At least the NBA season might continue on. The NCAA’s season is done as the tournaments for men and women were canceled Thursday night. This was another strange season for college basketball fans as no elite teams really emerged. Even the blue-bloods looked mediocre, like Kentucky, Kansas, and Duke all lost a handful of games they should’ve won.

Especially Kentucky. My god, how do you lose to Evansville and Tennessee at home? Someone had to be point-shaving. But I feel for the seniors like Cassius Winston, Myles Powell, Payton Pritchard, and others who won’t get the chance to play in one final tournament before graduation. I feel for the freshmen like Anthony Bennett and Vernon Carey who will miss the chance to play meaningful games before turning pro.

This felt like the year that some middling team could’ve snuck up and won the title, similar to UConn in 2011. Now the season ends without a champion. 

Soccer is probably at the most perplexing point in all of this. Tuesday night’s Champions League gave us two thrilling results as Atletico upset defending champions Liverpool and PSG came from behind to beat Borussia Dortmund. Both teams have had their share of demons in the tournament, so the wins were massive. But now there’s no telling if they’ll get to build on their victories. UEFA announced that all tournaments have been postponed indefinitely.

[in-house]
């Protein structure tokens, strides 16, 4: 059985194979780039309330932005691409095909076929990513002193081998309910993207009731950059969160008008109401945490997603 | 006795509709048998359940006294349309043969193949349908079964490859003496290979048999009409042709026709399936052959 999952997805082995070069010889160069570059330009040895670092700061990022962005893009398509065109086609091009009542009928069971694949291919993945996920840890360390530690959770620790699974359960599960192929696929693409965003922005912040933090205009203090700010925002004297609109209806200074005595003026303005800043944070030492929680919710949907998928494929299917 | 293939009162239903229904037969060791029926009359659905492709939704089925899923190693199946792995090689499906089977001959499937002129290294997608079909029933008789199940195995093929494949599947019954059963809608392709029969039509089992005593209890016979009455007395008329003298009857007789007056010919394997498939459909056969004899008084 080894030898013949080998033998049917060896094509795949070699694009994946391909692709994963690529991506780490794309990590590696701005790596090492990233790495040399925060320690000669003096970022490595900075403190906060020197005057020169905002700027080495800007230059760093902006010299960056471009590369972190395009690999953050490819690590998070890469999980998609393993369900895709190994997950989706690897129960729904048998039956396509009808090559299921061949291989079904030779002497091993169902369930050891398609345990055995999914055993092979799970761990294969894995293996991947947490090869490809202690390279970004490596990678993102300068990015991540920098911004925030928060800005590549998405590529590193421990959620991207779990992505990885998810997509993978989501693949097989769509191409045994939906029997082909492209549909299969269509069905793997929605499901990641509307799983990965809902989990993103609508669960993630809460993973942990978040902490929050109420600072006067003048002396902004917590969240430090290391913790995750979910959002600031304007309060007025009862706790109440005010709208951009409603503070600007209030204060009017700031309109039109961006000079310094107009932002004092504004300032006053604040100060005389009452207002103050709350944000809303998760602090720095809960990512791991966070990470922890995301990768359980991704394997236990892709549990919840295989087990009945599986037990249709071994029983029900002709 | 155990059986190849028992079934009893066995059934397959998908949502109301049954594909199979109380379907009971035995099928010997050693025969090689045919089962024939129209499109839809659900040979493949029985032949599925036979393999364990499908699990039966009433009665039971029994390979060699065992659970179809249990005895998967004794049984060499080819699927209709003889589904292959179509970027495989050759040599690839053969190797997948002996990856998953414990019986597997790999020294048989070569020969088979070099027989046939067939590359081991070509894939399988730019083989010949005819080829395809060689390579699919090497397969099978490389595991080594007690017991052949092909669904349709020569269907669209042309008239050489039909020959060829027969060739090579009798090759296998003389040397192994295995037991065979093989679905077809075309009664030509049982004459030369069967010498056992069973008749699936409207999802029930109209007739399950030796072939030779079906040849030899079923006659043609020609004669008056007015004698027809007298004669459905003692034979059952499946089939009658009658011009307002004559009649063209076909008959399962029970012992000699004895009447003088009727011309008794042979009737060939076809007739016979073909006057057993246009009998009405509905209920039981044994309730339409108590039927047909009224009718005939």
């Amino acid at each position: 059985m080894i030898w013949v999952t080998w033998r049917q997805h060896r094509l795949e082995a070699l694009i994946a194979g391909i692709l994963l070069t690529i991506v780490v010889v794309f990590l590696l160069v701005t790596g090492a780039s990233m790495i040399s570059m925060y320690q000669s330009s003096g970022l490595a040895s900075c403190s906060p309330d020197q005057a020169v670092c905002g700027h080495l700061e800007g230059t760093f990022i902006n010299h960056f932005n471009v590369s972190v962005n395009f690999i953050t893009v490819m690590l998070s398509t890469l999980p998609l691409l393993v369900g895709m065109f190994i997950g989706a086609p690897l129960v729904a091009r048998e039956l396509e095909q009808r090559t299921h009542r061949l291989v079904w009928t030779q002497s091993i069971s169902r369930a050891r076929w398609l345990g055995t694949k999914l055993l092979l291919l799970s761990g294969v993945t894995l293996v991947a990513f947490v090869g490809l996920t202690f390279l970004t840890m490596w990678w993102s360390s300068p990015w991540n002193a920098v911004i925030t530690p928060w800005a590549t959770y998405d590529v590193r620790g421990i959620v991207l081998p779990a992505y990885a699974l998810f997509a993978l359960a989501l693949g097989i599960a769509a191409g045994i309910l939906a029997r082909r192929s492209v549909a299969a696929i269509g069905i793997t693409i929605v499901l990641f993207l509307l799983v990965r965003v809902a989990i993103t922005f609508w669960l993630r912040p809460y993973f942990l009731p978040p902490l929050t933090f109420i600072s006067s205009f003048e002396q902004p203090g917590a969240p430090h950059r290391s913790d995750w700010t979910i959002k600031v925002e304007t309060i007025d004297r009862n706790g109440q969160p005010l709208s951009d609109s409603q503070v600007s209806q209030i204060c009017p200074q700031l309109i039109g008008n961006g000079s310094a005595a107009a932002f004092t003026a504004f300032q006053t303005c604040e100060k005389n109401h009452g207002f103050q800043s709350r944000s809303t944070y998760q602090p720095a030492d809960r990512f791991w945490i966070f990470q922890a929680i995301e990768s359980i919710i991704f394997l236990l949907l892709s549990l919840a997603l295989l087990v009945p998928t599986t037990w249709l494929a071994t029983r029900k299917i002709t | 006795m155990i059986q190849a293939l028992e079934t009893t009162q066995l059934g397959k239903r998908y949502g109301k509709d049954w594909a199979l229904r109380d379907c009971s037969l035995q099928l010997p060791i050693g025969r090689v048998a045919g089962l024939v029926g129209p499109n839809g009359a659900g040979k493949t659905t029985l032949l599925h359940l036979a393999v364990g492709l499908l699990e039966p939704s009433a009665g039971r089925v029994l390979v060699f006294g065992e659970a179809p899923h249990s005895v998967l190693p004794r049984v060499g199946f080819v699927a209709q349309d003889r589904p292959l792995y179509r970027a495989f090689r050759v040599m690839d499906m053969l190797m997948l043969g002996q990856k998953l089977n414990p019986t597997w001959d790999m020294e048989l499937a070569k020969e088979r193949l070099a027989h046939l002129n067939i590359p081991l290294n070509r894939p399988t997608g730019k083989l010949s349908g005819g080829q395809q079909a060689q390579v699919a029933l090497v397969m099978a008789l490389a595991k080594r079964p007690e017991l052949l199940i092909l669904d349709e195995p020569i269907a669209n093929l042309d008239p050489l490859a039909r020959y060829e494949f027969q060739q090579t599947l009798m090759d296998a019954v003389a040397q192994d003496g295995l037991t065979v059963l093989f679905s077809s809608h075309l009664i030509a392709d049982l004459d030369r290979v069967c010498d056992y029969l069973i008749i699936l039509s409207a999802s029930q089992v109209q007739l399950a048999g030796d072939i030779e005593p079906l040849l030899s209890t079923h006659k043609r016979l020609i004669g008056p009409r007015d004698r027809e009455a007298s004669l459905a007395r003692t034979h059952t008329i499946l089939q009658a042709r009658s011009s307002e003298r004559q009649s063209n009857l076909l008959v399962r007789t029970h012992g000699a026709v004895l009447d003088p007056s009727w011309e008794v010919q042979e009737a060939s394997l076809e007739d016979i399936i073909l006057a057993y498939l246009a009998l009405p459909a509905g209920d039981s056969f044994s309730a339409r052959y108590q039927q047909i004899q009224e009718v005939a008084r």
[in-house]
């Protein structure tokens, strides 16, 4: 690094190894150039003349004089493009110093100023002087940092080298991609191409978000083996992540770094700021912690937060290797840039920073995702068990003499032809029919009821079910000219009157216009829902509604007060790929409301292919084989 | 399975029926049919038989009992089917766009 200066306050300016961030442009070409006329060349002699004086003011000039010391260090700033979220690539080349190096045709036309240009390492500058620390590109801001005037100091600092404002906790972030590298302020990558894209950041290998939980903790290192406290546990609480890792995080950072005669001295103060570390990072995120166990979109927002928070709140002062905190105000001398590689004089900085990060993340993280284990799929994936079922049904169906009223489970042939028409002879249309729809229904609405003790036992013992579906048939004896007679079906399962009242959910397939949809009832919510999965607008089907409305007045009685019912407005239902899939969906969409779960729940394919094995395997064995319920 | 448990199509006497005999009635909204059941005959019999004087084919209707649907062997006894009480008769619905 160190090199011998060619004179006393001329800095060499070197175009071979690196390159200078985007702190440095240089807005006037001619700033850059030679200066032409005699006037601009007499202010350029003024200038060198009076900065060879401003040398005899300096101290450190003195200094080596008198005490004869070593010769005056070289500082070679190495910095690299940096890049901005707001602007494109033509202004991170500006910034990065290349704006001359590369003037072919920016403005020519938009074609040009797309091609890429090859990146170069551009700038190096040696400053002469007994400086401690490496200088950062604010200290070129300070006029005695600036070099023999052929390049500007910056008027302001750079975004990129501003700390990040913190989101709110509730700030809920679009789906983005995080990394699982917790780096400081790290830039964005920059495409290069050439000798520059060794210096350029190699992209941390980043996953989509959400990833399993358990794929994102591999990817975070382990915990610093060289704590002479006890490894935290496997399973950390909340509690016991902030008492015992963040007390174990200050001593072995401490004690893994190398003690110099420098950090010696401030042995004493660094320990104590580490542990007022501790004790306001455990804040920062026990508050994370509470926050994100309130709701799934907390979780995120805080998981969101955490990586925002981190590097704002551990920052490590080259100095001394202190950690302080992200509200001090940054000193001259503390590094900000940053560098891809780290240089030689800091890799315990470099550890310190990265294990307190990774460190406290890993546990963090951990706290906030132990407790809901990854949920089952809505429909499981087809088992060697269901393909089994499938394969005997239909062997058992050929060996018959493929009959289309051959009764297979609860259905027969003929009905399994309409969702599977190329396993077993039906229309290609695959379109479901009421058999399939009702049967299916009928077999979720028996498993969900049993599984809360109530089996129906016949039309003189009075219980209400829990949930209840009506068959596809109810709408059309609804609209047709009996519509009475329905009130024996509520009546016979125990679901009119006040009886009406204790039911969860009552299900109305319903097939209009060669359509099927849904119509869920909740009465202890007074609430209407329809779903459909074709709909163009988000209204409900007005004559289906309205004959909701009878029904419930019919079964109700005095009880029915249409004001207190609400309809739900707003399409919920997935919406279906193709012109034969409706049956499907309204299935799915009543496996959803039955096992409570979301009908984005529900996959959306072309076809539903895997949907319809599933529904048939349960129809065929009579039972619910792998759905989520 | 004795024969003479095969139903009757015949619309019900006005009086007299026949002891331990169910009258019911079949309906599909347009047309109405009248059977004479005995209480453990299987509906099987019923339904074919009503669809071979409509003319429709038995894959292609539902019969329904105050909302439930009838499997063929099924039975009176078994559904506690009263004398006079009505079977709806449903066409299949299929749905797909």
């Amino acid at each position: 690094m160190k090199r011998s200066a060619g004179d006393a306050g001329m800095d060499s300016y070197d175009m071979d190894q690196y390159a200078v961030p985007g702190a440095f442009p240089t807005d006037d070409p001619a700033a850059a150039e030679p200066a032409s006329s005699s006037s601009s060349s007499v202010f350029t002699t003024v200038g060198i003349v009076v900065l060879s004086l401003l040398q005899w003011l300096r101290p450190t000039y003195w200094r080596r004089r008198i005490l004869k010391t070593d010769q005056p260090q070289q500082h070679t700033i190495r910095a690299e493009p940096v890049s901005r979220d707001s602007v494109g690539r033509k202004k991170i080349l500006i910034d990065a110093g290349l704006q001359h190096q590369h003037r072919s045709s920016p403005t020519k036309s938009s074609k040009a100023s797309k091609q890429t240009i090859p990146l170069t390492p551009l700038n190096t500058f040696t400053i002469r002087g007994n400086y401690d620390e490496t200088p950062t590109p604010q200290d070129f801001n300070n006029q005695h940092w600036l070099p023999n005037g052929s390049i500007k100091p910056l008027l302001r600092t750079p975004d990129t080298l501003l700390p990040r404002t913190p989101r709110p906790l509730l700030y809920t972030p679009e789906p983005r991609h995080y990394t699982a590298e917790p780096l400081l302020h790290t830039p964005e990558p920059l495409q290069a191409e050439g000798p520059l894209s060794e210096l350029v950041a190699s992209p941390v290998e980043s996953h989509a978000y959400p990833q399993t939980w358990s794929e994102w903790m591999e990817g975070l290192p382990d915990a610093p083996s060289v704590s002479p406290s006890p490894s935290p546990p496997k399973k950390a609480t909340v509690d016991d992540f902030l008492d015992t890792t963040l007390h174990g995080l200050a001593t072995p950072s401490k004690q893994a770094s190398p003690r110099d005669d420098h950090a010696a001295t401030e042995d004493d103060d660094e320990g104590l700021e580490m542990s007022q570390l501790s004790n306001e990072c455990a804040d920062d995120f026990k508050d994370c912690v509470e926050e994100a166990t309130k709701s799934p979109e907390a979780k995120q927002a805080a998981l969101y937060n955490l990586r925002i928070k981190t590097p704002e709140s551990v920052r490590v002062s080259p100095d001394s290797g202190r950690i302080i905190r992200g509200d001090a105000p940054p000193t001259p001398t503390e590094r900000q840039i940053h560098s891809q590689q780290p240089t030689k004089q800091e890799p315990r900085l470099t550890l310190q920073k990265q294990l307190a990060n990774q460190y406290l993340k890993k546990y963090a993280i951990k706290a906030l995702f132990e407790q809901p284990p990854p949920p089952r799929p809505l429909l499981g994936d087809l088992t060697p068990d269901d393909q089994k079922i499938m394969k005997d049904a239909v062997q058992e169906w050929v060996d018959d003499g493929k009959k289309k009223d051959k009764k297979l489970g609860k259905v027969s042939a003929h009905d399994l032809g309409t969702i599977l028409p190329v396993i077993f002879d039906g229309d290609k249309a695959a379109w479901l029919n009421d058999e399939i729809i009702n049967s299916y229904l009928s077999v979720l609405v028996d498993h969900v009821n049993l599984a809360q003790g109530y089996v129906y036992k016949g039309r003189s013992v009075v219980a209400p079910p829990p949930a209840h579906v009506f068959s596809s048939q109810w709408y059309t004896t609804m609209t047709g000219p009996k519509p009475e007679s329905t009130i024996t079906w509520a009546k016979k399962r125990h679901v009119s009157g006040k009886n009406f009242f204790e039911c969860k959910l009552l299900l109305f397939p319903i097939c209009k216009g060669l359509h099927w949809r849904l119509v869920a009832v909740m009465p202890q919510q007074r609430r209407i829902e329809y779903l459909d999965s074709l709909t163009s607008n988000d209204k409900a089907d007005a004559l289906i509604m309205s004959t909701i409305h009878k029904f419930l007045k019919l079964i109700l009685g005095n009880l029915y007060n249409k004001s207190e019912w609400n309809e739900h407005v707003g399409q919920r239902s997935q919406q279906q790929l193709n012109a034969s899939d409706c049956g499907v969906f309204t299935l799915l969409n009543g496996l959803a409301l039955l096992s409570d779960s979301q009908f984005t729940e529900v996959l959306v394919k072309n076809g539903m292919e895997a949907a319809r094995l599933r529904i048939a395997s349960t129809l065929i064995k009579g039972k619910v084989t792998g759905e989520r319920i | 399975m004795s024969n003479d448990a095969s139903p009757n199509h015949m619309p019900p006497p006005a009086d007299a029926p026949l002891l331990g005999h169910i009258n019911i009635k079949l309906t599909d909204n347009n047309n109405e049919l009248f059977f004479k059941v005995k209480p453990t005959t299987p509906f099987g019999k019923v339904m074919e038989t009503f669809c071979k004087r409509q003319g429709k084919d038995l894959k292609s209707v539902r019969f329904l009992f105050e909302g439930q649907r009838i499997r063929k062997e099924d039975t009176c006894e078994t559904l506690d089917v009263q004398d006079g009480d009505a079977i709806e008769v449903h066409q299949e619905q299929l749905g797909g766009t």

Domestic leagues have suspended play as well as players and coaches across Europe are testing positive for the virus. While the Premier League was sown up months ago for Liverpool, the other leagues were still in play. We may not get to see if Barcelona can hold off Madrid for another title, or if RB Leipzig or Dortmund could catch Bayern, or if Lazio could shock the world and end Juventus’ reign of dominance atop Serie A. We’re just left on “To Be Continued” for the foreseeable future. 

As the sporting world grinds to a halt, it could create a massive opportunity for e-sports. Many of the major leagues have already canceled events to contain the virus. However, if the leagues can figure out how to hold events remotely and can air them on Twitch, ESPN, and Turner Sports, they may be able to cushion the blow for sports fans who aren’t ready to take the plunge into Love is Blind.

Do I expect all sports fans to fall in love with League of Legends or Call of Duty during this period? Not necessarily. But it could capture many people that may not have tuned in if March Madness was going on, or if the Lakers and Rockets were playing. If the content is there, e-sports leagues can go mainstream. 

Or maybe it’s a time for people to take a step back and evaluate their relationship with sports. Use this time to work on yourself. Instead of staying up until 1 AM for west coast basketball, go to sleep early. Instead of getting into arguments about Lebron with Warriors fans on Twitter, you go slide in some piece’s DMs for a possible quarantine and chill.

Check-in on your parents. Try meditation and journaling. Maybe give Love is Blind a chance. A lot of people like it! Take advantage of this because it’s unlikely we’ll experience something this extraordinary again.

What You Expect?